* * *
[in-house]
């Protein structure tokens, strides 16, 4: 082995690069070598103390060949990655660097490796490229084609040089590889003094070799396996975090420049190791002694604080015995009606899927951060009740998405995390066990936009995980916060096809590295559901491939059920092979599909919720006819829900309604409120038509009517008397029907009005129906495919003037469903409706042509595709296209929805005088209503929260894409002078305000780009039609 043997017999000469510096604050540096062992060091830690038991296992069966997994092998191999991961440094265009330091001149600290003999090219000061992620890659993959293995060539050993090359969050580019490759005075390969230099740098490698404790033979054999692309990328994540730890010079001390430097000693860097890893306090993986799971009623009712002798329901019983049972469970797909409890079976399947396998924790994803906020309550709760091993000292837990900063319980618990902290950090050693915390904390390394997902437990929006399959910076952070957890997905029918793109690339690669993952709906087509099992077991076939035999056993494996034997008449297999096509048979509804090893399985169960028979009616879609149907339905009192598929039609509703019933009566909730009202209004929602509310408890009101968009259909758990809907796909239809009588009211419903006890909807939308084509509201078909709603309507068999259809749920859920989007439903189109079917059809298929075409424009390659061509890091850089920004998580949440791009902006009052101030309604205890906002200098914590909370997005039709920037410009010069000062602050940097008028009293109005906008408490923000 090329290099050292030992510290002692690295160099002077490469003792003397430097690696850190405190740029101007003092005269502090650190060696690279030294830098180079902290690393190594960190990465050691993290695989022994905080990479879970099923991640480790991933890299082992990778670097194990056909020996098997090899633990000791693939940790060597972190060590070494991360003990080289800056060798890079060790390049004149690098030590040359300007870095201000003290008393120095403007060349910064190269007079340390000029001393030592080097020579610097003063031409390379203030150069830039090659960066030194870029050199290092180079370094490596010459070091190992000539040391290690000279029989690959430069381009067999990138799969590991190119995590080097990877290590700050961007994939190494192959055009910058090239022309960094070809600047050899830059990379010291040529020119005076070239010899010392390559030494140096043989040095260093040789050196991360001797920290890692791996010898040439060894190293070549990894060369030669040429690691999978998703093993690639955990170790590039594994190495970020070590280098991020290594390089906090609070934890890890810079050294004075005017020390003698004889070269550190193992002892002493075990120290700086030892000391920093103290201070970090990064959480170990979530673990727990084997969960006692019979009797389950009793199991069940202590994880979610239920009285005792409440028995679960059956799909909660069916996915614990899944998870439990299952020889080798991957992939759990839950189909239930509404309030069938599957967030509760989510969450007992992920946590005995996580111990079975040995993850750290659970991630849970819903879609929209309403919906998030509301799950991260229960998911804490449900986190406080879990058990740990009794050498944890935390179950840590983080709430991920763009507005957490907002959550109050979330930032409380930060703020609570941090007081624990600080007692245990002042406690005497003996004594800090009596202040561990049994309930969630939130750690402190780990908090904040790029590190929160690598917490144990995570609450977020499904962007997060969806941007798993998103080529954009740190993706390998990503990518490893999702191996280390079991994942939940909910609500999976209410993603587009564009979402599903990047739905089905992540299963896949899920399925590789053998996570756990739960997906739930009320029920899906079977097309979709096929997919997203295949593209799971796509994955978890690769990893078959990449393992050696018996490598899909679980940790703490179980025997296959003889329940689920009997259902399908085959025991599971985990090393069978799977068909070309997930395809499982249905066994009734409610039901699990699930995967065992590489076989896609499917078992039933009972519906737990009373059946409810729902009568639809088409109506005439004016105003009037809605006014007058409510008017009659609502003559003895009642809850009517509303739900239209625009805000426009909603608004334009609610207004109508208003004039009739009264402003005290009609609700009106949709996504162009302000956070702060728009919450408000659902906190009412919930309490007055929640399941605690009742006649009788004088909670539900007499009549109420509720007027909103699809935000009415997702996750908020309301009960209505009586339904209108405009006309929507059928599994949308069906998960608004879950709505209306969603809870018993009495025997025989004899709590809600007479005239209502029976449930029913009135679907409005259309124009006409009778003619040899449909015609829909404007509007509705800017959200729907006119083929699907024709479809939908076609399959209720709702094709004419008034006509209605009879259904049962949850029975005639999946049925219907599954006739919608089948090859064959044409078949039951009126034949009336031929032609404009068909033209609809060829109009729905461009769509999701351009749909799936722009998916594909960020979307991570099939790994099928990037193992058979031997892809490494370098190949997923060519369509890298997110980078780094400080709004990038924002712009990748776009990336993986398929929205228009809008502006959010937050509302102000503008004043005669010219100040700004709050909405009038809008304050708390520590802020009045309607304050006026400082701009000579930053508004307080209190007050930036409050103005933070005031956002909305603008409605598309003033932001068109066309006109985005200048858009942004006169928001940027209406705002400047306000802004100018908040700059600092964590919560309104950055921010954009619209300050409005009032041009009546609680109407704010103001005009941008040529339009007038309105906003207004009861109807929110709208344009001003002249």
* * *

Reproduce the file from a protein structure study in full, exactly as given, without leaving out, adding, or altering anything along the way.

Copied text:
[in-house]
């Protein structure tokens, strides 16, 4: 082995690069070598103390060949990655660097490796490229084609040089590889003094070799396996975090420049190791002694604080015995009606899927951060009740998405995390066990936009995980916060096809590295559901491939059920092979599909919720006819829900309604409120038509009517008397029907009005129906495919003037469903409706042509595709296209929805005088209503929260894409002078305000780009039609 043997017999000469510096604050540096062992060091830690038991296992069966997994092998191999991961440094265009330091001149600290003999090219000061992620890659993959293995060539050993090359969050580019490759005075390969230099740098490698404790033979054999692309990328994540730890010079001390430097000693860097890893306090993986799971009623009712002798329901019983049972469970797909409890079976399947396998924790994803906020309550709760091993000292837990900063319980618990902290950090050693915390904390390394997902437990929006399959910076952070957890997905029918793109690339690669993952709906087509099992077991076939035999056993494996034997008449297999096509048979509804090893399985169960028979009616879609149907339905009192598929039609509703019933009566909730009202209004929602509310408890009101968009259909758990809907796909239809009588009211419903006890909807939308084509509201078909709603309507068999259809749920859920989007439903189109079917059809298929075409424009390659061509890091850089920004998580949440791009902006009052101030309604205890906002200098914590909370997005039709920037410009010069000062602050940097008028009293109005906008408490923000 090329290099050292030992510290002692690295160099002077490469003792003397430097690696850190405190740029101007003092005269502090650190060696690279030294830098180079902290690393190594960190990465050691993290695989022994905080990479879970099923991640480790991933890299082992990778670097194990056909020996098997090899633990000791693939940790060597972190060590070494991360003990080289800056060798890079060790390049004149690098030590040359300007870095201000003290008393120095403007060349910064190269007079340390000029001393030592080097020579610097003063031409390379203030150069830039090659960066030194870029050199290092180079370094490596010459070091190992000539040391290690000279029989690959430069381009067999990138799969590991190119995590080097990877290590700050961007994939190494192959055009910058090239022309960094070809600047050899830059990379010291040529020119005076070239010899010392390559030494140096043989040095260093040789050196991360001797920290890692791996010898040439060894190293070549990894060369030669040429690691999978998703093993690639955990170790590039594994190495970020070590280098991020290594390089906090609070934890890890810079050294004075005017020390003698004889070269550190193992002892002493075990120290700086030892000391920093103290201070970090990064959480170990979530673990727990084997969960006692019979009797389950009793199991069940202590994880979610239920009285005792409440028995679960059956799909909660069916996915614990899944998870439990299952020889080798991957992939759990839950189909239930509404309030069938599957967030509760989510969450007992992920946590005995996580111990079975040995993850750290659970991630849970819903879609929209309403919906998030509301799950991260229960998911804490449900986190406080879990058990740990009794050498944890935390179950840590983080709430991920763009507005957490907002959550109050979330930032409380930060703020609570941090007081624990600080007692245990002042406690005497003996004594800090009596202040561990049994309930969630939130750690402190780990908090904040790029590190929160690598917490144990995570609450977020499904962007997060969806941007798993998103080529954009740190993706390998990503990518490893999702191996280390079991994942939940909910609500999976209410993603587009564009979402599903990047739905089905992540299963896949899920399925590789053998996570756990739960997906739930009320029920899906079977097309979709096929997919997203295949593209799971796509994955978890690769990893078959990449393992050696018996490598899909679980940790703490179980025997296959003889329940689920009997259902399908085959025991599971985990090393069978799977068909070309997930395809499982249905066994009734409610039901699990699930995967065992590489076989896609499917078992039933009972519906737990009373059946409810729902009568639809088409109506005439004016105003009037809605006014007058409510008017009659609502003559003895009642809850009517509303739900239209625009805000426009909603608004334009609610207004109508208003004039009739009264402003005290009609609700009106949709996504162009302000956070702060728009919450408000659902906190009412919930309490007055929640399941605690009742006649009788004088909670539900007499009549109420509720007027909103699809935000009415997702996750908020309301009960209505009586339904209108405009006309929507059928599994949308069906998960608004879950709505209306969603809870018993009495025997025989004899709590809600007479005239209502029976449930029913009135679907409005259309124009006409009778003619040899449909015609829909404007509007509705800017959200729907006119083929699907024709479809939908076609399959209720709702094709004419008034006509209605009879259904049962949850029975005639999946049925219907599954006739919608089948090859064959044409078949039951009126034949009336031929032609404009068909033209609809060829109009729905461009769509999701351009749909799936722009998916594909960020979307991570099939790994099928990037193992058979031997892809490494370098190949997923060519369509890298997110980078780094400080709004990038924002712009990748776009990336993986398929929205228009809008502006959010937050509302102000503008004043005669010219100040700004709050909405009038809008304050708390520590802020009045309607304050006026400082701009000579930053508004307080209190007050930036409050103005933070005031956002909305603008409605598309003033932001068109066309006109985005200048858009942004006169928001940027209406705002400047306000802004100018908040700059600092964590919560309104950055921010954009619209300050409005009032041009009546609680109407704010103001005009941008040529339009007038309105906003207004009861109807929110709208344009001003002249």